FIG. 1c shows a cross section after a layer 260 of metal, preferably aluminum, has been deposited over the surface of the layer 240 of PEOX and inside opening 225 (FIG. 2b). Layer 270 has been deposited over the surface of layer 260, this layer is a composite layer that will be patterned to form a hard mask layer overlying the surface the metal pad 210. This layer therefore preferably comprises titanium nitride (serving the function of being an Anti Reflective Coating) and a layer of PEOX, each layer of this composite layer 270 having a thickness of between about 900 and 1100 Angstrom.

FIG. 1d shows a cross section where a second layer 280 of photoresist has been deposited, patterned and etched over the surface of the composite layer 270, leaving a layer of photoresist in place that can serve as a mask for the etching of the underlying layers 270 of composite dielectric and layer 260 of metal. The results of this etch is shown in cross section in FIG. 1e from which it is clear that the (desired) bump 260 is now created overlying patterned metal 210 and making contact therewith.

FIG. 1f shows the final cross section where the (no longer needed) layers 240 and 230 have been removed from above the surface of the layer 220 of passivation.

It is clear from the highlighted sequence of processing steps that, during the critical step of etching the layer 260 for the formation of the interconnect bump 260 of FIG. 1e, the narrow opening 223 was shielded from the processing environment by the overlying layers 230 and 240. No contaminants can therefore penetrate this opening 223 during the aluminum etch.

Further detail relating to the process that has been described above under FIGS. 1a through 1 f are as follows:

the layer 220 of passivation can be a composite layer of about 4500 Angstrom PEOX over which about 6300 Angstrom of Plasma Enhanced silicon nitride (PESi3N4) is deposited

layer 230 of SOG is typically deposited to a thickness of about 3150 Angstrom

layer 240 of PEOX is typically deposited to a thickness of about 1000 Angstrom

the etch that is applied for the etching of the opening 225, FIG. 1b, is a dry etch

after the etch of layers 220, 230 and 240 for the creation of opening 225 (FIG. 1b) has been completed, the first layer 250 (FIG. 1a) of photoresist is striped from the surface of layer 240 of PEOX

the etch that is performed for the etching of bump 260, FIG. 1d, is a wet etch (for the etching of the layer 270 of hard mask and the layer 260 of aluminum) followed by dry etch (for the removal of the layers 240 of PEOX and 230 of SOG)

the patterned second layer 280 of photoresist is removed after layers 270 of hard mask and 260 of aluminum have been etched.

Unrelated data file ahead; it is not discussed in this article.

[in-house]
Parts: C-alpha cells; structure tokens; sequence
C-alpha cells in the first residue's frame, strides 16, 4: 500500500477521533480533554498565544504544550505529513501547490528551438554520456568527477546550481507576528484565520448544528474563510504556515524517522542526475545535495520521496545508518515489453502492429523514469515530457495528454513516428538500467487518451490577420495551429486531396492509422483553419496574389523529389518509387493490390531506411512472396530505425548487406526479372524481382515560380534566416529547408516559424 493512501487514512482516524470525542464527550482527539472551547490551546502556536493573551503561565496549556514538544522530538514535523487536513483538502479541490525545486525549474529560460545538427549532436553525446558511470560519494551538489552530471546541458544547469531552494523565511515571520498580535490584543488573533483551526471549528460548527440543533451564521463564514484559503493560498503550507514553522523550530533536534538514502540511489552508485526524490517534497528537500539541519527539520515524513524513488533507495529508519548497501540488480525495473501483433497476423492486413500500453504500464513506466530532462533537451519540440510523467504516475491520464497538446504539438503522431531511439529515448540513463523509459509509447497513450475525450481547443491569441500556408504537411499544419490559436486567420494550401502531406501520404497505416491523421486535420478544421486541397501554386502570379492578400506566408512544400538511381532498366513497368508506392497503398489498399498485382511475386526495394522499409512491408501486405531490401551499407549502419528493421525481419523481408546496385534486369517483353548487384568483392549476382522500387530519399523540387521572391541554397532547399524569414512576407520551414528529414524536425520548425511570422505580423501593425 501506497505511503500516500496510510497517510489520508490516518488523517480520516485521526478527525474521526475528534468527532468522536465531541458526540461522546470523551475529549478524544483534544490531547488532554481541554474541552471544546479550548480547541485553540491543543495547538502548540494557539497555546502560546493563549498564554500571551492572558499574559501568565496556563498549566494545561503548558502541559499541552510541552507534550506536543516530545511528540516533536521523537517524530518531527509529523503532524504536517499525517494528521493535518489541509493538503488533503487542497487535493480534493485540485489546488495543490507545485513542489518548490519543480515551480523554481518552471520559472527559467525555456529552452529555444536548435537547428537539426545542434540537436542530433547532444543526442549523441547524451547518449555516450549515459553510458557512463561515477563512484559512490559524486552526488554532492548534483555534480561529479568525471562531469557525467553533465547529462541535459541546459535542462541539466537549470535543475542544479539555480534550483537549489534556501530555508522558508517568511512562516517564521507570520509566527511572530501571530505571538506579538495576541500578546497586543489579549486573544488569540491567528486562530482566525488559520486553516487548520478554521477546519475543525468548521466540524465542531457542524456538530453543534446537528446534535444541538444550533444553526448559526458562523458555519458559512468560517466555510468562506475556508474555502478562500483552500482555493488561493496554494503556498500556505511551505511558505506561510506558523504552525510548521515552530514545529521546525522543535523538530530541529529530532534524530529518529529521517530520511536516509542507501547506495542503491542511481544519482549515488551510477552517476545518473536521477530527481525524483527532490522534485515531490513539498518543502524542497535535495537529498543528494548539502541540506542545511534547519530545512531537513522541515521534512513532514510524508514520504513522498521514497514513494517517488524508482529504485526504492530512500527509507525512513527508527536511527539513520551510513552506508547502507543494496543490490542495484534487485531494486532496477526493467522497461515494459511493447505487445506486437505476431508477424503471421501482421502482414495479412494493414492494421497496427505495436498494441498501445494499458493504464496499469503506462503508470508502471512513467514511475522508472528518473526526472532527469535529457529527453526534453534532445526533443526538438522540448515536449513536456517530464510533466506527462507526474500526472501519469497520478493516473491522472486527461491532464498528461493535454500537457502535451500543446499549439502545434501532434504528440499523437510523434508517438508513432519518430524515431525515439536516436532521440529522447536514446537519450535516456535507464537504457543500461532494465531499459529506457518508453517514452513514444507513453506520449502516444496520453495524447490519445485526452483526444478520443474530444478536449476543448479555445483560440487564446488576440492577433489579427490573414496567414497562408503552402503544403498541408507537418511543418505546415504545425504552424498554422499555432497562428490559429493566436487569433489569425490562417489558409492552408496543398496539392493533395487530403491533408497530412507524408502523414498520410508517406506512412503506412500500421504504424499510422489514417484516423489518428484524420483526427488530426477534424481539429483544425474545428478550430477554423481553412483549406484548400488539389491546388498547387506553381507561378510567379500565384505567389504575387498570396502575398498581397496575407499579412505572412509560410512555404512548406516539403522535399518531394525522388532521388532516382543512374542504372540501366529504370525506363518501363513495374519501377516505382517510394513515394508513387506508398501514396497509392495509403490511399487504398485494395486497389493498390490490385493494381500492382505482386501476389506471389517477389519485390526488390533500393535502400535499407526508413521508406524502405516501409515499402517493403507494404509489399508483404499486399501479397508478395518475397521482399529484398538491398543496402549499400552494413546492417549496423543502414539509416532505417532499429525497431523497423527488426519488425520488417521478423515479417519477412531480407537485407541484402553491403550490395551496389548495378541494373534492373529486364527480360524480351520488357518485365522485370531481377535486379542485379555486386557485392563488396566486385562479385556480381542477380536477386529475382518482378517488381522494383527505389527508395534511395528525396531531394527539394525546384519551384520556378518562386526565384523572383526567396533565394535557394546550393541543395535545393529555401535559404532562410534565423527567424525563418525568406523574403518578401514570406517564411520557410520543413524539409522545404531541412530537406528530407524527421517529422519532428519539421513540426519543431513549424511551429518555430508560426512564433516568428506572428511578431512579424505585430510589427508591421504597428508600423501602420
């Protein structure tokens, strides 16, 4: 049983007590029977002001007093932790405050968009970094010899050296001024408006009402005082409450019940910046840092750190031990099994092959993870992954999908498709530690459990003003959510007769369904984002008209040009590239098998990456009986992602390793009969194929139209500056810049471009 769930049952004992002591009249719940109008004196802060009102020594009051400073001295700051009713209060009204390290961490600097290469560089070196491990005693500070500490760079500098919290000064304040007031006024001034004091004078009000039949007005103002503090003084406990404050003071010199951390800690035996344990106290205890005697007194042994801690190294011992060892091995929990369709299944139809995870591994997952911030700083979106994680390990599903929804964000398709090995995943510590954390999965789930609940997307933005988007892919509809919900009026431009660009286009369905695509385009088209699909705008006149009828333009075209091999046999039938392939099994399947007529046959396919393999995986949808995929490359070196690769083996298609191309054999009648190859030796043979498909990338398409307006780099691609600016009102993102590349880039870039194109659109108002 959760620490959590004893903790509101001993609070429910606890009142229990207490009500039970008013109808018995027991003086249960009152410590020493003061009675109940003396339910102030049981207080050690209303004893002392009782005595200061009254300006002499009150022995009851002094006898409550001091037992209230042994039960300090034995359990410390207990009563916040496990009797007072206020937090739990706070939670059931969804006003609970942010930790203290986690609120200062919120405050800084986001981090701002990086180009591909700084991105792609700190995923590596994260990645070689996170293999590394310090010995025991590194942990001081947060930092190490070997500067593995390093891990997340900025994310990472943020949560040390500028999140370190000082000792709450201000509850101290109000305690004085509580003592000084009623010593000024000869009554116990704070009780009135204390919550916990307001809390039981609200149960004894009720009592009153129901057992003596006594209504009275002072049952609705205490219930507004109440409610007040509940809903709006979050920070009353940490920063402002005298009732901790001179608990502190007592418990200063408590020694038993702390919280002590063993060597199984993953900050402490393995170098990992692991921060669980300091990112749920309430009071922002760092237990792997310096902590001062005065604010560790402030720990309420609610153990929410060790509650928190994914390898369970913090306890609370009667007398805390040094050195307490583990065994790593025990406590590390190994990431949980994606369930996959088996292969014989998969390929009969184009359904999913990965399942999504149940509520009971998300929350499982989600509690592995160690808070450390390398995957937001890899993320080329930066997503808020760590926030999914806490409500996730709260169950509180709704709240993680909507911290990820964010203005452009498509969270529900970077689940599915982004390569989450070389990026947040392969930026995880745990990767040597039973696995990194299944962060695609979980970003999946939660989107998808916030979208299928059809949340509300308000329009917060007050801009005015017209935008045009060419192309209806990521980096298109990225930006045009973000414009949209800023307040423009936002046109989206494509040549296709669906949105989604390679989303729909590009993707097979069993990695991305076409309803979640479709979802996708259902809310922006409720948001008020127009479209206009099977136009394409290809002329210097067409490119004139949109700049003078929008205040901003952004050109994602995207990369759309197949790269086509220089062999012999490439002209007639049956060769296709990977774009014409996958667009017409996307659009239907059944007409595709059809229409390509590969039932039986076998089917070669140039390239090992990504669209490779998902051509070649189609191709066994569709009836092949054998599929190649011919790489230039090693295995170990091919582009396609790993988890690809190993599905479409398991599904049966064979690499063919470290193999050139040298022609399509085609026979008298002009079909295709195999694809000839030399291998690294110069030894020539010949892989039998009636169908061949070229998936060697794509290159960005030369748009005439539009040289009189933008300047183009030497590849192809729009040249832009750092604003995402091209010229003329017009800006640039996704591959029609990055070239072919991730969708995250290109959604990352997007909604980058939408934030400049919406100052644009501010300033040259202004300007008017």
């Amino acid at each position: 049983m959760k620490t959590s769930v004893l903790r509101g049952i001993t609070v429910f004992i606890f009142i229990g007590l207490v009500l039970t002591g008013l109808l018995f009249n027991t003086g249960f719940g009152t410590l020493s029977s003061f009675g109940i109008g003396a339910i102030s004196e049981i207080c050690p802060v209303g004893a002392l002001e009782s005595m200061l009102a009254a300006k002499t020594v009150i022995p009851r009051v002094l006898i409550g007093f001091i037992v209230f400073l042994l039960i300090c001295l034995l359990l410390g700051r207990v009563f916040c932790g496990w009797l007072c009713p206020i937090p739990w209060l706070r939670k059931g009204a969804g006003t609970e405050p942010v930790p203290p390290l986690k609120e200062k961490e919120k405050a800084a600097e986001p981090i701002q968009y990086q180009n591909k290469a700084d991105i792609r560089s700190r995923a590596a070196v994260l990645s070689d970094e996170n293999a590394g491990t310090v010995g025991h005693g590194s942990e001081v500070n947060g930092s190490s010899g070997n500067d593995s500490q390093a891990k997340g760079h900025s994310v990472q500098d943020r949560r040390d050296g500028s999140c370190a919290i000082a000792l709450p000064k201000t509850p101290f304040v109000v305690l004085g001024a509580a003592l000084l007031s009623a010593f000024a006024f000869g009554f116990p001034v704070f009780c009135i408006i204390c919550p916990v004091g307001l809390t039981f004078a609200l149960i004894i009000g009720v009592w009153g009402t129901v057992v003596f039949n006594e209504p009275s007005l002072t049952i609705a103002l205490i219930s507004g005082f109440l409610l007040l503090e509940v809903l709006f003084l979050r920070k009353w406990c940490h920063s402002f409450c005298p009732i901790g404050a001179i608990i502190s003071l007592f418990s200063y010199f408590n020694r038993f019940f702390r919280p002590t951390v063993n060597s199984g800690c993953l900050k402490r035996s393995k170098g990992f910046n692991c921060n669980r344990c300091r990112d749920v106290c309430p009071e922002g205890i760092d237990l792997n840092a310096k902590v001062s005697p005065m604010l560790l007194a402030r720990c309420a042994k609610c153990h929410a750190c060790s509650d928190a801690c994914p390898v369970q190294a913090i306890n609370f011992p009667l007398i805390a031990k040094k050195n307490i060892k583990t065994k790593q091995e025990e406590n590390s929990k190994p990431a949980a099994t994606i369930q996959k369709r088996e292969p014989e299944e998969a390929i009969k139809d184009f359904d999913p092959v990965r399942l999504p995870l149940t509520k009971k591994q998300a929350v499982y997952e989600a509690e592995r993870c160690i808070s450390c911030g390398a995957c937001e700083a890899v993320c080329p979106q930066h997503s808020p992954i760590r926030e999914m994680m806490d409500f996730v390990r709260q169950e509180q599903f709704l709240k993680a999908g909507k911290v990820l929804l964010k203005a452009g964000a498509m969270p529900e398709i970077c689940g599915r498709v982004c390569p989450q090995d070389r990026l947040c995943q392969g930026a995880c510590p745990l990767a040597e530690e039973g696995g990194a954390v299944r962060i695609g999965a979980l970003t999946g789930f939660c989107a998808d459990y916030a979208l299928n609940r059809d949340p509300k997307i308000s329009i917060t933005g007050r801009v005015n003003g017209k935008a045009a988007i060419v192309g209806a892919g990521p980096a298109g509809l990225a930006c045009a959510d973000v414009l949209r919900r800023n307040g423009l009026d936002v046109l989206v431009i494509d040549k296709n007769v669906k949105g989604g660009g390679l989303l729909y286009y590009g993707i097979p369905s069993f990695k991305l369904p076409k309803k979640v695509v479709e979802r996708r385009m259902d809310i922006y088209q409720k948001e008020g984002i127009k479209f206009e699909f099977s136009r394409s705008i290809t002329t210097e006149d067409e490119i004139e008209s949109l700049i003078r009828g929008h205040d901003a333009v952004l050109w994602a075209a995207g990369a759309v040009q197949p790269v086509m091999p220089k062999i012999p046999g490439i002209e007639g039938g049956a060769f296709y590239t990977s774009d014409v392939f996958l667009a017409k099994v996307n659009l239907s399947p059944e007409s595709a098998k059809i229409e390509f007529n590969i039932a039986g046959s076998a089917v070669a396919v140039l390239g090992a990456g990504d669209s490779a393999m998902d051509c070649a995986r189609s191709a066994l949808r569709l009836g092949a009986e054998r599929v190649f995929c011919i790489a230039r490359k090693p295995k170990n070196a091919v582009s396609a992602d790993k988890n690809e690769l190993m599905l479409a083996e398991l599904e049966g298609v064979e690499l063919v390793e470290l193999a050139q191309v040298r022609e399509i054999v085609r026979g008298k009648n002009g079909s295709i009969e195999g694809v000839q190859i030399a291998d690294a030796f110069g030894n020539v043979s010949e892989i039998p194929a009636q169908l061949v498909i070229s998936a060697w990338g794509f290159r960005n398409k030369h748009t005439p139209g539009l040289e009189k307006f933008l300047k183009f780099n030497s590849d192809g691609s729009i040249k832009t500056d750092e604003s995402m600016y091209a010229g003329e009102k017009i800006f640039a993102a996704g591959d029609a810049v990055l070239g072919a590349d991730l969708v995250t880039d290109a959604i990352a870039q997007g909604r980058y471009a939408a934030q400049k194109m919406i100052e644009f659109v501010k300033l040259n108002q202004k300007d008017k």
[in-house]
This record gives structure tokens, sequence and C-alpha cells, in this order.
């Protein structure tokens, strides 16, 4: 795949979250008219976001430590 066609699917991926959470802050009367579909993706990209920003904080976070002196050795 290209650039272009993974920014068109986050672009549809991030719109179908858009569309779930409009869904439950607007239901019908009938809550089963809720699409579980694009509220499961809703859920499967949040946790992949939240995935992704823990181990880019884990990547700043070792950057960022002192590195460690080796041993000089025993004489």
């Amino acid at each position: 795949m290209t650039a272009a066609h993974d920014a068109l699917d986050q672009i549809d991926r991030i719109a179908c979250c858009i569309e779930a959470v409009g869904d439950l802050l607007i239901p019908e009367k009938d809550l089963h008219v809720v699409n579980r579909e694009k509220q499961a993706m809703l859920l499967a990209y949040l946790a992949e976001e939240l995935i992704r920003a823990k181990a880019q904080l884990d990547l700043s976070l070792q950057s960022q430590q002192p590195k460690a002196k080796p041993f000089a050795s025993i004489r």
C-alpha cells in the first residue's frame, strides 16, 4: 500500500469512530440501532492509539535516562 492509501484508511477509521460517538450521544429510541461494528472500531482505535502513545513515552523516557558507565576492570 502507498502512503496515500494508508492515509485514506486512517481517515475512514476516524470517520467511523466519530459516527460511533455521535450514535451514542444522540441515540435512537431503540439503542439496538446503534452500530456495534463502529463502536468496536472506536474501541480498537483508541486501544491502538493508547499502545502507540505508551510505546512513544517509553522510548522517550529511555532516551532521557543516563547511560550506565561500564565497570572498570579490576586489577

It must further be pointed out that, although the previous process for the creation of an aluminum contact bump that has been highlighted using FIGS. 1a through 1 f started with the surface of a substrate 200, this process does not have to start with the surface of a substrate. It is clear that, prior to the processing sequence of FIGS. 1a through 1 f, one or more layers of dielectric may have been deposited over the surface of a semiconductor substrate. Interconnect metal (in the form of contact pads, interconnect traces, vias, and the like) may be created in or on the surface of these one or more layers of dielectric with conductive points of electrical contact being provided on the surface of these layers of dielectric. These points of electrical contact that are provided on the surface of these layers of dielectric then take the place of patterned layers of metal 210 and 212 of FIG. 1a, after which the process proceeds as highlighted under FIGS. 1a through 1 f.

Next will be explained the improved process for the creation of aluminum contact bumps of the invention, FIGS. 2a through 2 d will be used for this purpose.

Referring now specifically to FIG. 2a, there is shown a cross section of a substrate 10 on the surface of which have been provided contact pads 12, preferably comprising aluminum or copper. A layer 14 of passivation has been deposited over the surface of the substrate 10, including the surface of the contact pads 12. A first layer 16 of photoresist has been deposited over the surface of the layer 14 of passivation, this layer 16 has been patterned and etched creating openings 18 in the layer 16 of photoresist that align with the contact pads 12. The layer 14 of passivation has been etched in accordance with the openings 18 that have been created in the first layer 16 of photoresist, partially exposing the surface of the contact pads 12.